Today, owning a home remains a source of security and status, but many people are now only able to consider buying later in life, and may retire before paying off their mortgage.  In old age, their home may also become an asset to be drawn upon to supplement a modest retirement income. Any residual value left in the property may be passed on to family members, either while the owners are still alive or upon their death.

In the future, the researchers foresee that housing affordability could mean that people rent for even longer, and may only buy if it is possible to do so later in life. Owner-occupiers will pay off their mortgage if and when they are able to do so with repayment potentially extending beyond retirement age, and some may never own their home outright. This may contribute over time to an increased blurring between renting and home-ownership.

Four key issues

At this week’s conference, the researchers presented some preliminary findings, which will be tested further as they continue to work on the project and develop their conclusions. At this stage, they have identified four key issues for policymakers to address if they are to widen the choices for older borrowers:

1. The reputational risks in lending – and providing advice – to older borrowers. The risk of future payment problems for older borrowers may be greater, given the likelihood that they may experience sudden and significant changes in their circumstances. For advisers, the risks in dealing with more vulnerable consumers may not be reflected in the fees they receive.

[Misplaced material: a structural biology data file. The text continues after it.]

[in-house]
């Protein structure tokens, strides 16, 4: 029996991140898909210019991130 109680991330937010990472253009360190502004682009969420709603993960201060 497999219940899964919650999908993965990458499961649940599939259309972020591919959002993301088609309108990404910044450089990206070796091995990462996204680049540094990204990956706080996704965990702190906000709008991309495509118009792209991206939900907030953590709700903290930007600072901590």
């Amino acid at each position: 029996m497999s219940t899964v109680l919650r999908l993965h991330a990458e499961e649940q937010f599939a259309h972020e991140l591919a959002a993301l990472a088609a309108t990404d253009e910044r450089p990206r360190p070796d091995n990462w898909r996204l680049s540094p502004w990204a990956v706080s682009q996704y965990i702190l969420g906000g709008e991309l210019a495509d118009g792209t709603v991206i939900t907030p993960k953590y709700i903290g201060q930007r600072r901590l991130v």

Some firms may also be concerned by lingering historical perceptions of equity release, and worries that these may extend to the mortgage market. Concern about allegations of poor treatment of older borrowers can be a powerful deterrent. But lower interest rates, the development of new and more flexible products, and market entry by large brands may offer potential to overcome some of the risks.

2. Product silos and a lack of flexibility. The markets for mainstream mortgages and equity release products remain distinct. Large, mainstream lenders have tended to take a cautious approach, and their systems may be slower to change. Smaller lenders can be more flexible, but may vary in the approach they take.